Absinth La Grenouille – same as above, except even better and sadly a lot more expensive (thats if you can actually get it)
stuff from Hills distillery or Bairnsfather
Couple of others, but these are the best. Also they do contain thujone, in legal amounts. There are some that contain it in less legal amounts, but you probably wont be able to find it (300mg and above per liter). From my experience even 80mg is enough to really feel it. 300mg feels a bit like if hammer was dropped on your skull. And the effect is so strong that it actually distracts from the fact that most of our true absinths is very very good when it comes to taste and smell.
Just stay away from that cheap colored abomination. :D
Hey Green Devil, thanks for the reply and explanation! Looking forward to checking out the brands you suggested when I get back to CZ.
Unfortunately, what you spread here are pure myths. Thujone is a GABA inhibitor and has no proven hallucinogenic effects. Its presence in absinthe is just the result of the wormwood maceration, and the amount is too small to really provide any measurable effect in comparison with the alcohol which is the main active compound of absinthe. You would also find it hard to provide evidence that absinthe is “2000 years old”, since distillation of alcohol in Europe started only in some 14th century. The amount of thujone found in pre-ban absinthe is on the same level of modern absinthes, i.e. about 30mg/l. Thujone is found also in other common herbs, for example sage – yet nobody ever reported having visions after eating food spiced with sage.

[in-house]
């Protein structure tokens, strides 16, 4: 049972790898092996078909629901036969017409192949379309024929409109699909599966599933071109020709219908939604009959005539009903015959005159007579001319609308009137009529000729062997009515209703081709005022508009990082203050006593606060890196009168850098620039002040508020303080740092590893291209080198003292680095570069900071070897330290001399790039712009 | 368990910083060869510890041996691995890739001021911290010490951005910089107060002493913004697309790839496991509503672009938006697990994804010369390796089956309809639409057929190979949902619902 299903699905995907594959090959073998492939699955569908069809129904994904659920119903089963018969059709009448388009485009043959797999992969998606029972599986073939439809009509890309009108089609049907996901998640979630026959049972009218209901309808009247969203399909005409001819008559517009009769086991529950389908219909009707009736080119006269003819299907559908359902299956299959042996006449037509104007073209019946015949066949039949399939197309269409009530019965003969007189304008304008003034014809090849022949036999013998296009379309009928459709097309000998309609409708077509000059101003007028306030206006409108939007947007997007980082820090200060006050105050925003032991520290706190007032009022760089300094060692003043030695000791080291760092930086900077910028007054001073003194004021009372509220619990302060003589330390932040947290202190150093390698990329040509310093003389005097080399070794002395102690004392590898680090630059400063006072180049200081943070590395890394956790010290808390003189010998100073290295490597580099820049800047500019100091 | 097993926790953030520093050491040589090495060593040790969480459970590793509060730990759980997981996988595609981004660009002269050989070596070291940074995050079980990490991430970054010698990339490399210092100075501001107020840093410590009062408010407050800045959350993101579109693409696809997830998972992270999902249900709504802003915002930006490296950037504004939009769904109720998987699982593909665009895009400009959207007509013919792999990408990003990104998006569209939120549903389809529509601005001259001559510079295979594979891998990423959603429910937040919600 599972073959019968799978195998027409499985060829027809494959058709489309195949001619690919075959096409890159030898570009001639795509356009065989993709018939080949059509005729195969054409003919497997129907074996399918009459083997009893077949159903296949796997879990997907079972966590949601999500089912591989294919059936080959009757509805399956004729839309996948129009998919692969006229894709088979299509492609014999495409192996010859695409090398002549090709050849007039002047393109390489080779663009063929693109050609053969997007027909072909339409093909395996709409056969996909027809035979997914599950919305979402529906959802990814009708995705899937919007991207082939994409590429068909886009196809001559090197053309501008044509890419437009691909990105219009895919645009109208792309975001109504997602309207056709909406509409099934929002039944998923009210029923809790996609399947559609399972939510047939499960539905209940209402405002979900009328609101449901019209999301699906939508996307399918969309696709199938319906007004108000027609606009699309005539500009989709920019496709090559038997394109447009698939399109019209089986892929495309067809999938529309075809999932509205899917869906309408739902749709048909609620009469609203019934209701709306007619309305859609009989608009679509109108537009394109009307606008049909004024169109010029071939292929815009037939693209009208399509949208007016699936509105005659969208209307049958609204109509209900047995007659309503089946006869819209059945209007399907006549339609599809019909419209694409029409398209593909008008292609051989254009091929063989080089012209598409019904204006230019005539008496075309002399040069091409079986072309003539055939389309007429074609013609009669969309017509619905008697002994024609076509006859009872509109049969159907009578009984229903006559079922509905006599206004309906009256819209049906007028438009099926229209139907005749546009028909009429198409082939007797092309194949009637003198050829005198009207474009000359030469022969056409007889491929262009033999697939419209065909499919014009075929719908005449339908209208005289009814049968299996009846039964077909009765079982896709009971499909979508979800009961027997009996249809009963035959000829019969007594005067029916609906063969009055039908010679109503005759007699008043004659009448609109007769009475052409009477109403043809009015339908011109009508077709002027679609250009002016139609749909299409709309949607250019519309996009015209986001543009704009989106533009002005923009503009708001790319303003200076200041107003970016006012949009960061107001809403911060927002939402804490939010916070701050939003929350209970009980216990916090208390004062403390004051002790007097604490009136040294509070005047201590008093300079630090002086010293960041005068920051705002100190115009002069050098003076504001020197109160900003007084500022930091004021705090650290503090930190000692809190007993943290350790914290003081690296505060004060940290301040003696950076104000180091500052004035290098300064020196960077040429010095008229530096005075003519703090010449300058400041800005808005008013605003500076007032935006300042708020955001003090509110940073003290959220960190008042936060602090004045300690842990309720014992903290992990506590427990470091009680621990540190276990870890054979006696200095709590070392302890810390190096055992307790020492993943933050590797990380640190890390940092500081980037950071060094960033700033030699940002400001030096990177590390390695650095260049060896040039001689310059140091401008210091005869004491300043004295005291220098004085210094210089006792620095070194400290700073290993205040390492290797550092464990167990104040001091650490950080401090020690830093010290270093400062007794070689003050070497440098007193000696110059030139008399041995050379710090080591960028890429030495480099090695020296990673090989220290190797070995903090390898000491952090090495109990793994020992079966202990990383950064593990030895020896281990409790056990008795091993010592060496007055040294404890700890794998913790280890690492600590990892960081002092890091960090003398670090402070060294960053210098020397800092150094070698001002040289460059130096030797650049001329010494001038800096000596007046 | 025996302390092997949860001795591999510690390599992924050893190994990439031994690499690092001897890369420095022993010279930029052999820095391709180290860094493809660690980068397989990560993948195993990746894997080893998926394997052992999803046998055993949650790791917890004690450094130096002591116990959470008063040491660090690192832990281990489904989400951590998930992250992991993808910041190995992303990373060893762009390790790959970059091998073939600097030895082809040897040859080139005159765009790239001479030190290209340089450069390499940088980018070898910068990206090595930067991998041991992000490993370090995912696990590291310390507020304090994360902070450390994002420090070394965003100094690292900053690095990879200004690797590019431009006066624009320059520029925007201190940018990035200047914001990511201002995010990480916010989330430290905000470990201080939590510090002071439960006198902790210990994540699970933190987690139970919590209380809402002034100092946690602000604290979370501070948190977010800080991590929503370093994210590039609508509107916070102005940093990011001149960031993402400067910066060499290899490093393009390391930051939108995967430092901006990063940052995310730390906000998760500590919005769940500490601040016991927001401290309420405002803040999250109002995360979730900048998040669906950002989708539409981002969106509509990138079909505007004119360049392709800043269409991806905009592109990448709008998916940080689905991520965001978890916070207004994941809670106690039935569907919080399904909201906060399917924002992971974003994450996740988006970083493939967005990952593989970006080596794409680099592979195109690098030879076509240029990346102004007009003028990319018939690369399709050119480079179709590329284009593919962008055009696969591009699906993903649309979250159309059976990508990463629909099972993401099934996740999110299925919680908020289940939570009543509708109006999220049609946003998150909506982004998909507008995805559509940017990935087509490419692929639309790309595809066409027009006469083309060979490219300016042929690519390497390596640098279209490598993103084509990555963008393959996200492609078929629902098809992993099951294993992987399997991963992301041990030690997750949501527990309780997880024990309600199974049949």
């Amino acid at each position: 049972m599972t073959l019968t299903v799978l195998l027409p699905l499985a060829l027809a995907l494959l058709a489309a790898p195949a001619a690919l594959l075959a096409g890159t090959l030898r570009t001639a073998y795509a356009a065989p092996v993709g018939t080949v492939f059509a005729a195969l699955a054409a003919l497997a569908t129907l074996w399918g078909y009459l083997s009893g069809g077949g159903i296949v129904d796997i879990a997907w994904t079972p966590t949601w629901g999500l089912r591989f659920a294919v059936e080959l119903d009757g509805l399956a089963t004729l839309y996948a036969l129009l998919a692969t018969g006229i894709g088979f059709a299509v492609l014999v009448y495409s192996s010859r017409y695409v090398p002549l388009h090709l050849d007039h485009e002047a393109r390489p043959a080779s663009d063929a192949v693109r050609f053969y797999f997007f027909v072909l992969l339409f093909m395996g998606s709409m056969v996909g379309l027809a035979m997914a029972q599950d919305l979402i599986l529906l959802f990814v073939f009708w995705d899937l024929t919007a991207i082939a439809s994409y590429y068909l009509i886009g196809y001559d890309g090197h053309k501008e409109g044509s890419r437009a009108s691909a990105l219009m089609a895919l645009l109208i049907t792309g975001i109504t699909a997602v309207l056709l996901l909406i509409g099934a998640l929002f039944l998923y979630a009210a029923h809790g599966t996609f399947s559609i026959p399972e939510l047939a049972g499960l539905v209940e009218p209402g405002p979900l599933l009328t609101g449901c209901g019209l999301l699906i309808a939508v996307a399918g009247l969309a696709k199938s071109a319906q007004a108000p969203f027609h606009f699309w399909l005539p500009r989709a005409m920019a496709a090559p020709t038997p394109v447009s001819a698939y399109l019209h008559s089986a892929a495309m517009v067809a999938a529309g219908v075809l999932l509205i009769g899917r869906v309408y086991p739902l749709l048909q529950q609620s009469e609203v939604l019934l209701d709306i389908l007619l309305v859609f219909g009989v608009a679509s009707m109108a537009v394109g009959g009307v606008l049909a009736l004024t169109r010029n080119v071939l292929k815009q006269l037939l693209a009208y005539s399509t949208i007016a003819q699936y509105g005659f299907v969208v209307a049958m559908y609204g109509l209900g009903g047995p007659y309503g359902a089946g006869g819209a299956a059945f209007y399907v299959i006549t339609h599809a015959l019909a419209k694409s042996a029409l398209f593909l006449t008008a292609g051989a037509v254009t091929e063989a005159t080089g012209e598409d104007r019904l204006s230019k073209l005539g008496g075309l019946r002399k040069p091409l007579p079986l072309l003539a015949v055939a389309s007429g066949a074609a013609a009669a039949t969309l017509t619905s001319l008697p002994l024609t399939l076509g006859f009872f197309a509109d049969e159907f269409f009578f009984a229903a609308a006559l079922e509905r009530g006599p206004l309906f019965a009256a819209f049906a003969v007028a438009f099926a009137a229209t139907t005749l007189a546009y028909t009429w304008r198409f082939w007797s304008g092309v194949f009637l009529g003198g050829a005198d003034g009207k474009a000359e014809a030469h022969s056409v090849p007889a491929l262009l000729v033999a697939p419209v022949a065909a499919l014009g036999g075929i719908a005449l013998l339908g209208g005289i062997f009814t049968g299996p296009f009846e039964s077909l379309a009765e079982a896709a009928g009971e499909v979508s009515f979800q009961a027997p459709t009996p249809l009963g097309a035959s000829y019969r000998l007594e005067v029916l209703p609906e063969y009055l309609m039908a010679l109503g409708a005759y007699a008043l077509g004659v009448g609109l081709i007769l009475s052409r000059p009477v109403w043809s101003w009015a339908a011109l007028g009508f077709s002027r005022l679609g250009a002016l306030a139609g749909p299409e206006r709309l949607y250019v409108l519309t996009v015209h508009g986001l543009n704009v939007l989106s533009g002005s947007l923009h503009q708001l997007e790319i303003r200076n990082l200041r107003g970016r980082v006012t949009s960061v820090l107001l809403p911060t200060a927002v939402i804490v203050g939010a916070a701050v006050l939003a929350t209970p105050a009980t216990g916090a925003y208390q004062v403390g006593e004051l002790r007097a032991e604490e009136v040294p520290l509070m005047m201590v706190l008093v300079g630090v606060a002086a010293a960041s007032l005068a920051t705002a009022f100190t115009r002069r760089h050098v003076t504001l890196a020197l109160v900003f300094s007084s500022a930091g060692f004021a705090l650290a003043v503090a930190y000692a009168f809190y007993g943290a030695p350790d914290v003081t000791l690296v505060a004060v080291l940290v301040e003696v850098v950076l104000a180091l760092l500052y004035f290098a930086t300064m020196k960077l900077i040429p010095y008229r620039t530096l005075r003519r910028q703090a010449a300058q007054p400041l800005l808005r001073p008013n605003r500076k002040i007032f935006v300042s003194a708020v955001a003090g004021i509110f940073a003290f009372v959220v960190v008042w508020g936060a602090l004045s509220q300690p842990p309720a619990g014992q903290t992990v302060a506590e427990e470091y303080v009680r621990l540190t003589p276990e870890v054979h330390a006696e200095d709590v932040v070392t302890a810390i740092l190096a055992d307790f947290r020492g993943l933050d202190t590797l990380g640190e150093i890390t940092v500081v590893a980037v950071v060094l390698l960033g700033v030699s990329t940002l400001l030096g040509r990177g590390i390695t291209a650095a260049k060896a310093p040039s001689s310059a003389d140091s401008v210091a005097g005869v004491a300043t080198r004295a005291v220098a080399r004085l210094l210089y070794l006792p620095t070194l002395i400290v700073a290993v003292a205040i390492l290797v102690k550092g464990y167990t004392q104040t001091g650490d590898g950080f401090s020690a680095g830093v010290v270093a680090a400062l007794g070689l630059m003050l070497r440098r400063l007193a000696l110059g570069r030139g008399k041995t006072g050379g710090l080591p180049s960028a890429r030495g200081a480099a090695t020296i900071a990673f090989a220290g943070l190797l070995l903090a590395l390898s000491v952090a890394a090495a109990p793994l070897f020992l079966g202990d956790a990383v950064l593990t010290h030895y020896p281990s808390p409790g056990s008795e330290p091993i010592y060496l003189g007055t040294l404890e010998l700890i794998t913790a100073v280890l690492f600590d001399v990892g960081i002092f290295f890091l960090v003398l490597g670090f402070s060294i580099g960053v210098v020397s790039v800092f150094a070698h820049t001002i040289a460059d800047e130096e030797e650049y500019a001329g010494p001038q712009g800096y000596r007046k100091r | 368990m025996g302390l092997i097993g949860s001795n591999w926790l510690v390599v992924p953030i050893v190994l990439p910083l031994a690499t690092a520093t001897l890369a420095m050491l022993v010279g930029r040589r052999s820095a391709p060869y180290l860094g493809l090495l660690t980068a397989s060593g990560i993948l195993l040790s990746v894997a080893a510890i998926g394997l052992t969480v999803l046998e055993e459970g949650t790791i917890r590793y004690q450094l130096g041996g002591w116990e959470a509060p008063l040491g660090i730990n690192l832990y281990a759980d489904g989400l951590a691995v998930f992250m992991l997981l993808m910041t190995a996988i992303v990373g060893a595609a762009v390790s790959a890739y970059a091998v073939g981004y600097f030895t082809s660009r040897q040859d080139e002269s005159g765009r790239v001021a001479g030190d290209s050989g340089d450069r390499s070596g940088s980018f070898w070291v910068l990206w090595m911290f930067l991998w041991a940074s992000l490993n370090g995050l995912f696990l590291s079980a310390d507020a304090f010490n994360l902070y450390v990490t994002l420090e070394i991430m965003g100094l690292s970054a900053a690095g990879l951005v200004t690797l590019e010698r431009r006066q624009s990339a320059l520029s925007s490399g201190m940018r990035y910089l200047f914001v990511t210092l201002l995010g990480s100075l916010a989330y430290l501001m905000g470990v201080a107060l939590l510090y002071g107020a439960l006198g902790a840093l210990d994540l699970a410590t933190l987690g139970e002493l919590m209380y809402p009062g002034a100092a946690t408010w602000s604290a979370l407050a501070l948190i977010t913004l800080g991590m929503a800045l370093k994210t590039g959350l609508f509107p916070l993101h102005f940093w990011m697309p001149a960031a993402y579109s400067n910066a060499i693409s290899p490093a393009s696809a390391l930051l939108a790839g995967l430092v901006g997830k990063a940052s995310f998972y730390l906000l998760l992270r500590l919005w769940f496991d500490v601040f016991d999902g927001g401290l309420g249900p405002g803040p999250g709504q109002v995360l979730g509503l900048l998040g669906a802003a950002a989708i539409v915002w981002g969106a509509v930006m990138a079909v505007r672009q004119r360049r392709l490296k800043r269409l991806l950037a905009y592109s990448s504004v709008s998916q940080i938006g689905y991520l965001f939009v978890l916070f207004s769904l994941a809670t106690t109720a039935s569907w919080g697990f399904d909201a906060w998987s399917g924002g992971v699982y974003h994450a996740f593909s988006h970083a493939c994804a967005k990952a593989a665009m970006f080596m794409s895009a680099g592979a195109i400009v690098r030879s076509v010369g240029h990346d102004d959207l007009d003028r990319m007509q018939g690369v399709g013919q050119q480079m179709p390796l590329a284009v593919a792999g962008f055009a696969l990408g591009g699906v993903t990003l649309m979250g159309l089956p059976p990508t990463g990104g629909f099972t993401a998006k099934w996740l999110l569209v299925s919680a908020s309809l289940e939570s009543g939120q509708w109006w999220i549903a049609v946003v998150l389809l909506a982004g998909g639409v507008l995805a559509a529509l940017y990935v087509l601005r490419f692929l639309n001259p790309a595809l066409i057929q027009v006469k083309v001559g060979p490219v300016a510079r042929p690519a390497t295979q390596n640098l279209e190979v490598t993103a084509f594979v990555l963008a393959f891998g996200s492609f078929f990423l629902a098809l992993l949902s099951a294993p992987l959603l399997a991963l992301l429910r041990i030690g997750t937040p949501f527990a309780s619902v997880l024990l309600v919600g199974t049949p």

I mean, I’m like 7 years late, but the Czech distillery Žufánek makes traditional absinthe https://www.zufanek.cz/en/product/absinthe-st-antoine/ (such as this one or more expensive varieties) and you can get that one outside of fancy absinthe bars (if they don’t mention the absinthe brand in the menu, ask… I know some places with Žufánek and they don’t even flaunt that they in fact got real absinthe) – of course you will sacrifice the fancy glass and ritualistic absinthe making, but all in all, the chemical reaction is the same even if you pour cold water from a pitcher into any large enough glass.
I’ve had both types of absinthe in Prague (at the Absintherie) – the French type and the Bohemian. I like both but they’re completely different drinks.